Enterprise Allowance

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PDA Public Displays of Affection

good enough to lick104

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When is a door not a door

door BL

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Embracing Asperger’s by Richard Bromfield, PhD

A Primer for Parents and Professionals



In his introduction, Richard Bromfield encapsulates the essence of complexity that is Asperger’s syndrome.  This lets us know, as parents, that we can trust his advice.  His words set the tone and flavor of his approach when he writes:-

‘These children frequently smash through the glass ceilings that authoritative professionals have predicted for them.’

I enjoyed this discrete paradigm: the child, parent and teacher.  Although Richard acknowledges the impact of the deluge of other influences from therapists to peers, he restricts his remit to a manageable 170 pages.

To me, the choice of title seems a curious one–why would anyone NOT embrace Asperger’s?  Certainly, over the years I have met a great many children with Asperger’s syndrome as well as their parents.  As often as not, these parents are forthcoming about their children’s diagnoses, strong advocates, who are proud of their children’s achievements, talents and gifts.  Most of these children are mainstreamed although I would hazard a guess that this is primarily because these is no suitable alternative program.  There is no good fit available.  And that is the unwritten secret of this book, which also accounts, in part, for Bromfield’s patient and compassionate approach.

Most teachers have a heavy workload, more so, in the current economic climate.  Class sizes grow.  Resources shrink.  And then, teachers are expected to expand their skill set to accommodate and teach a wide spectrum, one or more quirky kids, some with learning difficulties, ADHD and maybe Asperger’s.

Teaching is a vocation, a fact reflected in their salaries.  They want the best for their students, all of them, but some are more difficult to engage and motivate.  This is where Bromfield steps in to demonstrate how teachers can intervene to promote successful learners.

There are so many useful bullet points here, one-liners that once grasped could make all the difference in a child’s life:-

–  Don’t take it personally

–  Assume anxiety exists

–  Model acceptance

–  Do not turn away from depression

But I won’t give too much away.

Bromfield’s hands-on experience shines throughout this book; his insight is sure to prove invaluable to many readers.

I do have one criticism, something easily amended on the next printing:-  give me an index!  [please]


Available from JKP and Amazon.





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Universal Applicability

One of the most delightful aspects of growing up, for parents at least, is how kids apply what they learn to new situations, often in an incredibly apt and surprising manner.  All too frequently I assume the information hasn’t penetrated, or if it has, it’s never likely to see the light of day again.  But that just goes to show what a narrow-minded skeptic I truly am.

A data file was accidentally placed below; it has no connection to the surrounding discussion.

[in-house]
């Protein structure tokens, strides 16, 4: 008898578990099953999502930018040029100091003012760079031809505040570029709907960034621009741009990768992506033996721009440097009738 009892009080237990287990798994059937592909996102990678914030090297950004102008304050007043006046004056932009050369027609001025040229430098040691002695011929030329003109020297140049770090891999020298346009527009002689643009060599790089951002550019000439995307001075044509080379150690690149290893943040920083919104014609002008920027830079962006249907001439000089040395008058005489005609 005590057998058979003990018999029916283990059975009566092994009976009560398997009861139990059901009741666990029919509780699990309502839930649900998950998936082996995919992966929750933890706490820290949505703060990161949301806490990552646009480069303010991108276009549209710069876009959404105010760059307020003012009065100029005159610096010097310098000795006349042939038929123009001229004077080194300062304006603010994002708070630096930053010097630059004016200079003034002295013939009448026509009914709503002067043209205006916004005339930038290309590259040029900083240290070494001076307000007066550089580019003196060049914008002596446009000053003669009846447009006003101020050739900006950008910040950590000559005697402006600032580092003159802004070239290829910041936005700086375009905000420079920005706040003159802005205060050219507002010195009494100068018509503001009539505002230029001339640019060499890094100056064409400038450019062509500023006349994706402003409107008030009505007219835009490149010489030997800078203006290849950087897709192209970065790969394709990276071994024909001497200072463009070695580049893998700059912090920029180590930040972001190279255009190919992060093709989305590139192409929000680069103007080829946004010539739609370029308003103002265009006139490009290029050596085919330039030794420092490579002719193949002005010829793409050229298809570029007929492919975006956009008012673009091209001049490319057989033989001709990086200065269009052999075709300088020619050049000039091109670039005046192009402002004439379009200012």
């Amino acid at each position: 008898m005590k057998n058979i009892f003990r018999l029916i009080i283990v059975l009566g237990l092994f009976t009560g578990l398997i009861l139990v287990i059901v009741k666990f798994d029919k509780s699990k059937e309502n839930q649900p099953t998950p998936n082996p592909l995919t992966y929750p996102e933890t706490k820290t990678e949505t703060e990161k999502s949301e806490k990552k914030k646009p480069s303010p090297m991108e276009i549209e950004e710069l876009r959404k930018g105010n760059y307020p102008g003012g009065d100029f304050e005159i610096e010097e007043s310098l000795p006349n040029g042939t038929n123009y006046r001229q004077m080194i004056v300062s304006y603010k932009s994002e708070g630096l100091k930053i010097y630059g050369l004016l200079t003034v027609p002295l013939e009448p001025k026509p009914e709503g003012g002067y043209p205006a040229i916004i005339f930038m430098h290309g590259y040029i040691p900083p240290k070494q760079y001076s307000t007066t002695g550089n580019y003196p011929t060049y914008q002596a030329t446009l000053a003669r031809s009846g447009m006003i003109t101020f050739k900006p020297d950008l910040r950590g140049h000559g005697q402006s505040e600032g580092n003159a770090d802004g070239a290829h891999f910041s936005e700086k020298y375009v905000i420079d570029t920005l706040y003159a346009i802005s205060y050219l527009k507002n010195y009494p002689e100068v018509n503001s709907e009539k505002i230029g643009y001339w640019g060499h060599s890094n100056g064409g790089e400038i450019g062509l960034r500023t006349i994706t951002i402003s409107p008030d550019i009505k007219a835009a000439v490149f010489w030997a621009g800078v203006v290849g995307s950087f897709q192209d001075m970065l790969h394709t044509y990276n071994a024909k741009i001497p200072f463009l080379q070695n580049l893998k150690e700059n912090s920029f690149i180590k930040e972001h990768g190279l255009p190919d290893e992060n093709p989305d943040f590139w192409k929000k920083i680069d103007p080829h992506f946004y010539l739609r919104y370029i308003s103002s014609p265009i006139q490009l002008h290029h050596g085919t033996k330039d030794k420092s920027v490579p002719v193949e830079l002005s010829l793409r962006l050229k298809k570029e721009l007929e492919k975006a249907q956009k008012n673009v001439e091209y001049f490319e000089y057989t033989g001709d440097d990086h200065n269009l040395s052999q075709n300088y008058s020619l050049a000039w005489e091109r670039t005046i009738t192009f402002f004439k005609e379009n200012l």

Hence I’m busy in the kitchen, preparing dinner, peeling potatoes, chopping carrots and frying onions, the basics for many a meal.  The aroma permeates the household, warm, piquant and inviting, when I hear a commonplace noise from my youngest.  He stumbles through the kitchen, a la ‘Lawrence of Arabia in the Desert’– clutching his throat with gagging noises.  But he pauses a moment, pinches his nostrils firmly closed, hits the extractor fan button and announces in a nasal tone, “You know Mom, I fink it’s time for a courtesy flush.”

Meanwhile, if you still have the chance to win a copy of DJ Kirkby’s Without Alice – just read the post and leave a comment.  I think I’ll keep this open until the 1st of December and then it will make a great Holiday gift for some lucky person.

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Learning About Friendship by KI.I. Al-Ghani

This book concentrates on children with Asperger Syndrome and High-functioning Autism, and is designed to address many of the difficulties these children experience with friendships.  However, even if your [and my] children have not yet reached this stage of development, the book can still be a useful tool.

The book covers ten different scenarios.  Each chapter starts with an explanation to the adult, parent or carer and raises awareness of some of the common pitfalls.  This is then followed by a social story to illustrate how they can be overcome.  I enjoyed both aspects of these scenarios for several reasons.

Firstly, the explanation told me that the writer knows what she is talking about rather than preaching from on high.

Secondly, it is apparent from the text that her intuitive approach works–she gets the quirks and triggers–in that although you are working on one particular skill, there can be lots of other issues that interfere with the main plan.

Thirdly, she reveals parental errors in a kindly manner.  We know our mistakes, or some of them at least, and she understands why we made them.  To illustrate:- a child has an obsession and the parent literally buys into it.  We end up buying far too many dinosaurs, Thomas paraphernalia and Legos, because as she says, and I quote “a special interest may have been just the key needed to unlock the delay seen in the acquisition of speech and language.”

Fourthly, she used our childrens’ most common obsessions in the social stories – which is a great short cut for us parents as we don’t need to re-write them to fit our children – thank you!